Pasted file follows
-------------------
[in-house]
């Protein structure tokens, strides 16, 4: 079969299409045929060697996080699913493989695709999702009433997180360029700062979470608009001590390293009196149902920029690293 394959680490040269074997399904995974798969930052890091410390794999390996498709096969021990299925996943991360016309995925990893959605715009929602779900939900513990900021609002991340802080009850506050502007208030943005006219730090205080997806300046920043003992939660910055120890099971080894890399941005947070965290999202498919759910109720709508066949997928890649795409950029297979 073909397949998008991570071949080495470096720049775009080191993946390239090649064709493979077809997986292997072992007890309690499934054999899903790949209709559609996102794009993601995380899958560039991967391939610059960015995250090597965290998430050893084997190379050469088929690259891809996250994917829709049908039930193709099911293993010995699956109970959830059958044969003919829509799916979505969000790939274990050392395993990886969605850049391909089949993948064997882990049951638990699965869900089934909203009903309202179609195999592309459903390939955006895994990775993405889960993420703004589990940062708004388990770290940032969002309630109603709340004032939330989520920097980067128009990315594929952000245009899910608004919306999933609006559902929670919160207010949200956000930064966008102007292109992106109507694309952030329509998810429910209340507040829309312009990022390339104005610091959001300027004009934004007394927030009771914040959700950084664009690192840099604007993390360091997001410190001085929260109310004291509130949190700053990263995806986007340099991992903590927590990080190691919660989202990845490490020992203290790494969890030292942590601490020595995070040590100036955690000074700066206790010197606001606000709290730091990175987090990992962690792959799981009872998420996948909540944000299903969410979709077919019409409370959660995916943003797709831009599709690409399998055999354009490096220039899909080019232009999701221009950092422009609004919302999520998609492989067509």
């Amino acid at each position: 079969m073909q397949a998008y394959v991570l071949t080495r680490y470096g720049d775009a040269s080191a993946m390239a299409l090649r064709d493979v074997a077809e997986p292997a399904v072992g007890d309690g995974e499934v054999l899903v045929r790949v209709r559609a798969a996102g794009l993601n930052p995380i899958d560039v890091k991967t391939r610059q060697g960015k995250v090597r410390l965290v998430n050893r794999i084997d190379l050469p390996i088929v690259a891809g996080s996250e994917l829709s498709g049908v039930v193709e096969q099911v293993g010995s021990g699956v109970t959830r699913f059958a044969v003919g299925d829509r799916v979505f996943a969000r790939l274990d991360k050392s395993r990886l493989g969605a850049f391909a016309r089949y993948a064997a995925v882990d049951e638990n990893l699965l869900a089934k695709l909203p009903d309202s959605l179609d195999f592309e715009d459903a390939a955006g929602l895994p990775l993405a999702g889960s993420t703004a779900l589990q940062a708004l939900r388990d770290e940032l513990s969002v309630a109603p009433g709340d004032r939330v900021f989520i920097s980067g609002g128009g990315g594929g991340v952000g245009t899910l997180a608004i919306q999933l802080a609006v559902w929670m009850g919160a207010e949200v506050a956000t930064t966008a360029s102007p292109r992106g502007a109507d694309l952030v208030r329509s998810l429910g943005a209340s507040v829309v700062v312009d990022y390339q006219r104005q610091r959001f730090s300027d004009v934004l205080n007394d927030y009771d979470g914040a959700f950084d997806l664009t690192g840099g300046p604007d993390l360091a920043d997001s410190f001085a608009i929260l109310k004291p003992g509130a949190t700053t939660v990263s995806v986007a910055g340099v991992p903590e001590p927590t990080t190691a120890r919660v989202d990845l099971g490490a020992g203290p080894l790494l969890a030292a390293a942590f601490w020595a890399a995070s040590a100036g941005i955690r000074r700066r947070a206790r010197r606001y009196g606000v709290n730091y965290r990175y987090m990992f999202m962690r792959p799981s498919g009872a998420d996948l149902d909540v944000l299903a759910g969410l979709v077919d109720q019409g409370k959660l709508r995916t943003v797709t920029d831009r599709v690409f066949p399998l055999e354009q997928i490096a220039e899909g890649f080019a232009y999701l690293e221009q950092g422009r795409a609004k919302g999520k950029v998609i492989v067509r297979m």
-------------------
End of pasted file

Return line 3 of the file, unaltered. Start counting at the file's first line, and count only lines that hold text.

């Amino acid at each position: 079969m073909q397949a998008y394959v991570l071949t080495r680490y470096g720049d775009a040269s080191a993946m390239a299409l090649r064709d493979v074997a077809e997986p292997a399904v072992g007890d309690g995974e499934v054999l899903v045929r790949v209709r559609a798969a996102g794009l993601n930052p995380i899958d560039v890091k991967t391939r610059q060697g960015k995250v090597r410390l965290v998430n050893r794999i084997d190379l050469p390996i088929v690259a891809g996080s996250e994917l829709s498709g049908v039930v193709e096969q099911v293993g010995s021990g699956v109970t959830r699913f059958a044969v003919g299925d829509r799916v979505f996943a969000r790939l274990d991360k050392s395993r990886l493989g969605a850049f391909a016309r089949y993948a064997a995925v882990d049951e638990n990893l699965l869900a089934k695709l909203p009903d309202s959605l179609d195999f592309e715009d459903a390939a955006g929602l895994p990775l993405a999702g889960s993420t703004a779900l589990q940062a708004l939900r388990d770290e940032l513990s969002v309630a109603p009433g709340d004032r939330v900021f989520i920097s980067g609002g128009g990315g594929g991340v952000g245009t899910l997180a608004i919306q999933l802080a609006v559902w929670m009850g919160a207010e949200v506050a956000t930064t966008a360029s102007p292109r992106g502007a109507d694309l952030v208030r329509s998810l429910g943005a209340s507040v829309v700062v312009d990022y390339q006219r104005q610091r959001f730090s300027d004009v934004l205080n007394d927030y009771d979470g914040a959700f950084d997806l664009t690192g840099g300046p604007d993390l360091a920043d997001s410190f001085a608009i929260l109310k004291p003992g509130a949190t700053t939660v990263s995806v986007a910055g340099v991992p903590e001590p927590t990080t190691a120890r919660v989202d990845l099971g490490a020992g203290p080894l790494l969890a030292a390293a942590f601490w020595a890399a995070s040590a100036g941005i955690r000074r700066r947070a206790r010197r606001y009196g606000v709290n730091y965290r990175y987090m990992f999202m962690r792959p799981s498919g009872a998420d996948l149902d909540v944000l299903a759910g969410l979709v077919d109720q019409g409370k959660l709508r995916t943003v797709t920029d831009r599709v690409f066949p399998l055999e354009q997928i490096a220039e899909g890649f080019a232009y999701l690293e221009q950092g422009r795409a609004k919302g999520k950029v998609i492989v067509r297979m």